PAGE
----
"There's a progression in the technology," said Tom Herbert, product director at Veoneer, a Swedish technology company that will introduce a next-generation driver-monitoring system this year centered on human-machine interaction. "It's about, 'How do we improve the relationship between the car and driver, and what are the right pieces of technology to accommodate that?' It really becomes more of a fusion."
As the promise of self-driving vehicles for consumer use remains far off, improving human drivers could result in long-term safety gains. Automakers and safety groups believe effective driver monitoring paves the way for reductions in traffic deaths as systems safeguard against fatigue, alcohol and drug impairment and inattention. Moreover, driver monitoring offers an additional safety layer to a new wave of advanced driver-assist systems that enable drivers to remove their hands from the wheel — but not their eyes from the road.
These systems include Cadillac's Super Cruise, which launched on the 2018 CT6 sedan and will expand to 22 more General Motors vehicles in the next three years. This month, Ford said it would bring a rival hands-free system called Active Drive Assist to the market, starting with the new Mustang Mach-E. Others developing driver monitoring include Veoneer, Australian supplier Seeing Machines and Israeli startups such as EyeSight Technologies and ADAM CogTec.
Tesla's Autopilot feature has played a prominent, if inadvertent, role in driver-monitoring innovations. Tesla's owners manual says drivers should always keep hands on the steering wheel, and the company measures torque on the wheel to ensure human engagement.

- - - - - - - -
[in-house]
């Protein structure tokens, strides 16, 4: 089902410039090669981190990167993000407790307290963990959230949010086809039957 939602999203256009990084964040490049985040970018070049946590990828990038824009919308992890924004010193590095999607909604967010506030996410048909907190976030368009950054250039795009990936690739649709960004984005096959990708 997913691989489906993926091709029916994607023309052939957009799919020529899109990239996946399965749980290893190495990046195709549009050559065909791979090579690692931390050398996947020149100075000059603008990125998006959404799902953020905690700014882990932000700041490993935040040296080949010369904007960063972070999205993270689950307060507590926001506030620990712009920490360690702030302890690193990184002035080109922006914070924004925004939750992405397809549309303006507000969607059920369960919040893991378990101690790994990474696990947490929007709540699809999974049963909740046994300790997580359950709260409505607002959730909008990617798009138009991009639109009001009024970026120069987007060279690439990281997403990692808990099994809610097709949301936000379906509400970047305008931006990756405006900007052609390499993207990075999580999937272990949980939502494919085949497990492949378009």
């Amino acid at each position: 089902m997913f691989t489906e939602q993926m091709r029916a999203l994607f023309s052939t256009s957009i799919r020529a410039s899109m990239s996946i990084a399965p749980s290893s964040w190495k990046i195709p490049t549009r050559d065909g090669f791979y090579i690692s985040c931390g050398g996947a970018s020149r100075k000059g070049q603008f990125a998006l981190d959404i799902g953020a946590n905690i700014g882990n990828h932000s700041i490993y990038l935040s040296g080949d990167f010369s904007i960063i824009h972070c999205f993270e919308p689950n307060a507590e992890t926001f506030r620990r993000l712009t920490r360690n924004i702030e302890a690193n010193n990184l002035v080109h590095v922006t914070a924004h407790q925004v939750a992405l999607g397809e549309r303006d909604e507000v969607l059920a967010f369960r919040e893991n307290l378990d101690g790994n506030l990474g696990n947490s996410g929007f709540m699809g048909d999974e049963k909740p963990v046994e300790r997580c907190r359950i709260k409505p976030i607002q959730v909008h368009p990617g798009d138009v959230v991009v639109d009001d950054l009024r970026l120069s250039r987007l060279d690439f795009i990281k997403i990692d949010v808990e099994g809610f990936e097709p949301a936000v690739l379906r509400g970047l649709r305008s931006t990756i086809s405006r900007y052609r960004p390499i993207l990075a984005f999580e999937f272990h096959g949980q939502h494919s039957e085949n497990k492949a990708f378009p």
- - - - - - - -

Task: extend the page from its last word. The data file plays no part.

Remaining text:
But the National Transportation Safety Board found in investigations of multiple fatal crashes during which Autopilot was engaged that solely using steering wheel torque was an "inadequate" method for determining whether drivers were attentive. Those findings have sent some automakers, though not Tesla, in search of driver-monitoring innovations that use cameras to keep an eye on driver involvement.
The market for driver-monitoring features, and the advanced driver-assist systems of which they are part, is set to grow. Global consulting firm SBD Automotive says 8 percent of all new vehicles sold in the U.S. will contain a system with Level 2 automation by 2025, and 100 percent of those will contain a driver-monitoring system. For now, those systems remain in formative stages.
"There are lots of different flavors of driver-monitoring systems, but the ones we see in the industry today are all very, very basic, and honestly, not very effective," said Alain Dunoyer, head of autonomous car research at SBD Automotive. "They're more looking at, 'How long have you been driving?' rather than 'How good is your driving?' But that's going to change."